Since all modern browsers started supporting ES6, JavaScript developers have ditched the old var statement in favour of the newer let and const statements. But how do you know which one to use? Here's how to choose between let and const in JavaScript.

  1. The catch
  2. A strategy

The catch

You probably already know that the const statement creates a constant, while the let statement doesn't. So it seems obvious: use const for things that won't change, and let for things that will. What's the catch?

The value of a constant can't be changed through reassignment. This doesn't necessarily mean it's immutable.

Primitive values—such as strings and numbers—are immutable. This means they can't be modified. But objects (and arrays, which are a type of object) are mutable. If you assign an object (or array) to a constant, you can still modify its properties. You just can't reassign the constant with a brand new value.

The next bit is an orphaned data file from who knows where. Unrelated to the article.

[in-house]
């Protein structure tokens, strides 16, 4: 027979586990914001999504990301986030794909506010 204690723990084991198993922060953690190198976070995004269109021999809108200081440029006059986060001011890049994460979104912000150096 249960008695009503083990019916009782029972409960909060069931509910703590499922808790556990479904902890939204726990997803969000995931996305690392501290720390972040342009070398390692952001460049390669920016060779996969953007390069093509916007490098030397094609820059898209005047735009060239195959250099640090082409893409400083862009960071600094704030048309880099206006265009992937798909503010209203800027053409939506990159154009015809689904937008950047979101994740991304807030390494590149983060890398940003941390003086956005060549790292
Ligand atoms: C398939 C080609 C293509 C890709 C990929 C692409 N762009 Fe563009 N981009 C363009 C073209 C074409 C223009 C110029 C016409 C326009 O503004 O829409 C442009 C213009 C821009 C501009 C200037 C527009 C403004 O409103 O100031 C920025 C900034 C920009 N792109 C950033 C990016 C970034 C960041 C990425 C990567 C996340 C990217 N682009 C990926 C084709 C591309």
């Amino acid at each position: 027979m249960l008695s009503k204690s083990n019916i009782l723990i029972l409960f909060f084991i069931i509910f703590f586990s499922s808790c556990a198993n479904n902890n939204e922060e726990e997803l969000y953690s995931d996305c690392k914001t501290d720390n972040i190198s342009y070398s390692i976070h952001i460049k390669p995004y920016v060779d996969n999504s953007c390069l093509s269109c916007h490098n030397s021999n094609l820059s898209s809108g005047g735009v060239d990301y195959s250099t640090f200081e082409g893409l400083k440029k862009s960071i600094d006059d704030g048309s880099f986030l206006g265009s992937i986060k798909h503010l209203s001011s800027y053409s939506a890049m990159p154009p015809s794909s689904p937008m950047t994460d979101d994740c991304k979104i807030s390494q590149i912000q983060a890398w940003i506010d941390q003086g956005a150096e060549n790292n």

const name = { first: 'Sam' };
const nums = [ 1, 2, 3, 4, 5 ];

// This is perfectly valid:
name.last = 'Axe';
nums.push(6, 7, 8, 9, 10);

// But you can't do this:
name = { first: 'Chuck', last: 'Finley' };
nums = [ 2, 4, 6, 8, 10 ];

It might seem like hard work to figure out whether you should choose let or const, but there's a simple strategy you can use.

A strategy

In my opinion, the best strategy is to default to const and switch to let if necessary. This will avoid any unintentional reassignments.

If you use const but it turns out you need let, you'll get a TypeError: 'Assignment to constant variable'. But this is OK; you can just change it. It's also helpful for learning, because over time, you'll remember when you need a constant and when you don't.